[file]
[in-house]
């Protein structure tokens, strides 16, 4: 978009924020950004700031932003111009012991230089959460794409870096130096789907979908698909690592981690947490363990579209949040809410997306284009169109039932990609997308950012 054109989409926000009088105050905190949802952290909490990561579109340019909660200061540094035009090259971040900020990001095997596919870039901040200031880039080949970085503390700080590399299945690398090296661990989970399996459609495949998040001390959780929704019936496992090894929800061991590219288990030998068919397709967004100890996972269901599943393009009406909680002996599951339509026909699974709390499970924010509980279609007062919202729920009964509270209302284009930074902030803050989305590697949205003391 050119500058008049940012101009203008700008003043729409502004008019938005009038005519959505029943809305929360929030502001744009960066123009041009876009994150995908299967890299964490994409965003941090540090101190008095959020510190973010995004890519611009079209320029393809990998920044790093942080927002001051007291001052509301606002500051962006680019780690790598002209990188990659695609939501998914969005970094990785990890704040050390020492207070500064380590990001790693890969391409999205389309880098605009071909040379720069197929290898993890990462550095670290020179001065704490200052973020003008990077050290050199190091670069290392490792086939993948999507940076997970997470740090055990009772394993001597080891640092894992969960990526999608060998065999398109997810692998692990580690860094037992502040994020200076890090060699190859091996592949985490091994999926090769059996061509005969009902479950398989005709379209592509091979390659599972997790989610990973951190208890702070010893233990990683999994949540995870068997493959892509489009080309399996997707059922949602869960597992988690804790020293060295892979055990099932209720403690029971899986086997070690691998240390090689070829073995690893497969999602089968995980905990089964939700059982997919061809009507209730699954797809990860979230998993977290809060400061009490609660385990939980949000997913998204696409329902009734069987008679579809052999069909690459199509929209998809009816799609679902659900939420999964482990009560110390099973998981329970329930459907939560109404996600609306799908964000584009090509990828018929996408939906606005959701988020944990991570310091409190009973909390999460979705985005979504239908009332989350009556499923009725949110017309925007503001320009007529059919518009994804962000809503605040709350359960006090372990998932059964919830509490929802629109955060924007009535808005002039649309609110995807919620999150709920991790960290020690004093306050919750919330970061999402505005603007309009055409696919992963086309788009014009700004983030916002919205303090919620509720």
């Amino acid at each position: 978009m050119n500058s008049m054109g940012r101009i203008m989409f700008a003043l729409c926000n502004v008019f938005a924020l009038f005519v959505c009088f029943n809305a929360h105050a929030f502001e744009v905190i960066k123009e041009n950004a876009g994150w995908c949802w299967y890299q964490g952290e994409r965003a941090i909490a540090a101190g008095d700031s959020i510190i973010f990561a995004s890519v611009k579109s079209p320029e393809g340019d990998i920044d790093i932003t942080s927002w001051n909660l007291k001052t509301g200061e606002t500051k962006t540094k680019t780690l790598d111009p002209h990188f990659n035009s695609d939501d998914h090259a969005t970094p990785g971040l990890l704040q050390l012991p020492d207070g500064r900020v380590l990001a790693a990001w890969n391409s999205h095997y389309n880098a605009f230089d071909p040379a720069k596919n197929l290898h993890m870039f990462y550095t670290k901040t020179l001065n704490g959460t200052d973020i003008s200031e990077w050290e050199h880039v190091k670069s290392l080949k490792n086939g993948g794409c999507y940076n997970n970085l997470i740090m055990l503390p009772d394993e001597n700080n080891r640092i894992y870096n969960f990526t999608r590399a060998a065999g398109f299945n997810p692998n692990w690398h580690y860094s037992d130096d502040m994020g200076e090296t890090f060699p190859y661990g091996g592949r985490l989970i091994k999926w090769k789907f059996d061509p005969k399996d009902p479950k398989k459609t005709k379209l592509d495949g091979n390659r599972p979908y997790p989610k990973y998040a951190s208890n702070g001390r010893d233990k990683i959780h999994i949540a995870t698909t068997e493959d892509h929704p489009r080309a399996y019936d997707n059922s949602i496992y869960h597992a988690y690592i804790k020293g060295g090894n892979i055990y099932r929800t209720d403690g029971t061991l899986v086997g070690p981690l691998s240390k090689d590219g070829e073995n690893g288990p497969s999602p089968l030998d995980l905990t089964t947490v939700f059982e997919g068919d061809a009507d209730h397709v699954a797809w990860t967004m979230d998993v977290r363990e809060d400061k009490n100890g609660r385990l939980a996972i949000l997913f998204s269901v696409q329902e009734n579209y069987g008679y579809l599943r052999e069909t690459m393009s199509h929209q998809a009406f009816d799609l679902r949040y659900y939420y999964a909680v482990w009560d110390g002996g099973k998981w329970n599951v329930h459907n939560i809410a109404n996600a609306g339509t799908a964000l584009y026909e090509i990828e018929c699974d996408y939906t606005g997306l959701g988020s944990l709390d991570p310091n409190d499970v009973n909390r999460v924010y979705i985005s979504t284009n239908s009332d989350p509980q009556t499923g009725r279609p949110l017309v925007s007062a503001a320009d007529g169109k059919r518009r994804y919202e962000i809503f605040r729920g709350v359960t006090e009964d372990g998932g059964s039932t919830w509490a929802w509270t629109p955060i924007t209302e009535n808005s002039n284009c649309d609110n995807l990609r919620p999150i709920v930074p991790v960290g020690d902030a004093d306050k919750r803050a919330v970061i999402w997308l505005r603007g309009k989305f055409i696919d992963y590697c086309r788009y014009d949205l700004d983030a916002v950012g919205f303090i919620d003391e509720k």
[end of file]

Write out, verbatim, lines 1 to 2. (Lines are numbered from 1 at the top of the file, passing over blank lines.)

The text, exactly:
[in-house]
């Protein structure tokens, strides 16, 4: 978009924020950004700031932003111009012991230089959460794409870096130096789907979908698909690592981690947490363990579209949040809410997306284009169109039932990609997308950012 054109989409926000009088105050905190949802952290909490990561579109340019909660200061540094035009090259971040900020990001095997596919870039901040200031880039080949970085503390700080590399299945690398090296661990989970399996459609495949998040001390959780929704019936496992090894929800061991590219288990030998068919397709967004100890996972269901599943393009009406909680002996599951339509026909699974709390499970924010509980279609007062919202729920009964509270209302284009930074902030803050989305590697949205003391 050119500058008049940012101009203008700008003043729409502004008019938005009038005519959505029943809305929360929030502001744009960066123009041009876009994150995908299967890299964490994409965003941090540090101190008095959020510190973010995004890519611009079209320029393809990998920044790093942080927002001051007291001052509301606002500051962006680019780690790598002209990188990659695609939501998914969005970094990785990890704040050390020492207070500064380590990001790693890969391409999205389309880098605009071909040379720069197929290898993890990462550095670290020179001065704490200052973020003008990077050290050199190091670069290392490792086939993948999507940076997970997470740090055990009772394993001597080891640092894992969960990526999608060998065999398109997810692998692990580690860094037992502040994020200076890090060699190859091996592949985490091994999926090769059996061509005969009902479950398989005709379209592509091979390659599972997790989610990973951190208890702070010893233990990683999994949540995870068997493959892509489009080309399996997707059922949602869960597992988690804790020293060295892979055990099932209720403690029971899986086997070690691998240390090689070829073995690893497969999602089968995980905990089964939700059982997919061809009507209730699954797809990860979230998993977290809060400061009490609660385990939980949000997913998204696409329902009734069987008679579809052999069909690459199509929209998809009816799609679902659900939420999964482990009560110390099973998981329970329930459907939560109404996600609306799908964000584009090509990828018929996408939906606005959701988020944990991570310091409190009973909390999460979705985005979504239908009332989350009556499923009725949110017309925007503001320009007529059919518009994804962000809503605040709350359960006090372990998932059964919830509490929802629109955060924007009535808005002039649309609110995807919620999150709920991790960290020690004093306050919750919330970061999402505005603007309009055409696919992963086309788009014009700004983030916002919205303090919620509720």